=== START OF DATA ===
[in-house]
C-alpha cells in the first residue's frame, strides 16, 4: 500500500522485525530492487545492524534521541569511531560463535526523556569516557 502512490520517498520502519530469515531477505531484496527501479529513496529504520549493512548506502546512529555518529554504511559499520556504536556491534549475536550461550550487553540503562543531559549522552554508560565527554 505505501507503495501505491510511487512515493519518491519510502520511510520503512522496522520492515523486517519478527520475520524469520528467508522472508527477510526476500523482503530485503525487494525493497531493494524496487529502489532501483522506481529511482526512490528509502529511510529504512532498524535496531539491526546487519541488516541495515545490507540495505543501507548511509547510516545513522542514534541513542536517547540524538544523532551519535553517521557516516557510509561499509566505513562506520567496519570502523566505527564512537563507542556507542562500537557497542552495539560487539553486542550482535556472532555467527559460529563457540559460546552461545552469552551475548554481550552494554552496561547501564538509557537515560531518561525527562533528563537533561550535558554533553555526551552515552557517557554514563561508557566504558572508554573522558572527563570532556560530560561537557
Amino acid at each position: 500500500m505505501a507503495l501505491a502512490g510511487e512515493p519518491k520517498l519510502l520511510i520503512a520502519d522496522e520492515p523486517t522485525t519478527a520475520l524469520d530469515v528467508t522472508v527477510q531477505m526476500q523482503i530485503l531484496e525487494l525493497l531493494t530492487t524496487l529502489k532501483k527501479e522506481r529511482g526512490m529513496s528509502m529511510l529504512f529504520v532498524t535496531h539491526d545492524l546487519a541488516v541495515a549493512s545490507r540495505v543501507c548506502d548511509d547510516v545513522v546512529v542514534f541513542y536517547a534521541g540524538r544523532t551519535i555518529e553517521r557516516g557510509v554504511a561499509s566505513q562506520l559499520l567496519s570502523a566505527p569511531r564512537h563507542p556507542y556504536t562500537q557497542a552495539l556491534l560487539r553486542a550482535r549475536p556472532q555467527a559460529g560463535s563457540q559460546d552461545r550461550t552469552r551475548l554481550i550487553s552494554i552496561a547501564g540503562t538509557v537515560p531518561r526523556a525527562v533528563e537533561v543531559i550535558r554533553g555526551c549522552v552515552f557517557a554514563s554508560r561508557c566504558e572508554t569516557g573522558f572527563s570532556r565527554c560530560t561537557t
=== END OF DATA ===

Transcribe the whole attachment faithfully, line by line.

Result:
[in-house]
C-alpha cells in the first residue's frame, strides 16, 4: 500500500522485525530492487545492524534521541569511531560463535526523556569516557 502512490520517498520502519530469515531477505531484496527501479529513496529504520549493512548506502546512529555518529554504511559499520556504536556491534549475536550461550550487553540503562543531559549522552554508560565527554 505505501507503495501505491510511487512515493519518491519510502520511510520503512522496522520492515523486517519478527520475520524469520528467508522472508527477510526476500523482503530485503525487494525493497531493494524496487529502489532501483522506481529511482526512490528509502529511510529504512532498524535496531539491526546487519541488516541495515545490507540495505543501507548511509547510516545513522542514534541513542536517547540524538544523532551519535553517521557516516557510509561499509566505513562506520567496519570502523566505527564512537563507542556507542562500537557497542552495539560487539553486542550482535556472532555467527559460529563457540559460546552461545552469552551475548554481550552494554552496561547501564538509557537515560531518561525527562533528563537533561550535558554533553555526551552515552557517557554514563561508557566504558572508554573522558572527563570532556560530560561537557
Amino acid at each position: 500500500m505505501a507503495l501505491a502512490g510511487e512515493p519518491k520517498l519510502l520511510i520503512a520502519d522496522e520492515p523486517t522485525t519478527a520475520l524469520d530469515v528467508t522472508v527477510q531477505m526476500q523482503i530485503l531484496e525487494l525493497l531493494t530492487t524496487l529502489k532501483k527501479e522506481r529511482g526512490m529513496s528509502m529511510l529504512f529504520v532498524t535496531h539491526d545492524l546487519a541488516v541495515a549493512s545490507r540495505v543501507c548506502d548511509d547510516v545513522v546512529v542514534f541513542y536517547a534521541g540524538r544523532t551519535i555518529e553517521r557516516g557510509v554504511a561499509s566505513q562506520l559499520l567496519s570502523a566505527p569511531r564512537h563507542p556507542y556504536t562500537q557497542a552495539l556491534l560487539r553486542a550482535r549475536p556472532q555467527a559460529g560463535s563457540q559460546d552461545r550461550t552469552r551475548l554481550i550487553s552494554i552496561a547501564g540503562t538509557v537515560p531518561r526523556a525527562v533528563e537533561v543531559i550535558r554533553g555526551c549522552v552515552f557517557a554514563s554508560r561508557c566504558e572508554t569516557g573522558f572527563s570532556r565527554c560530560t561537557t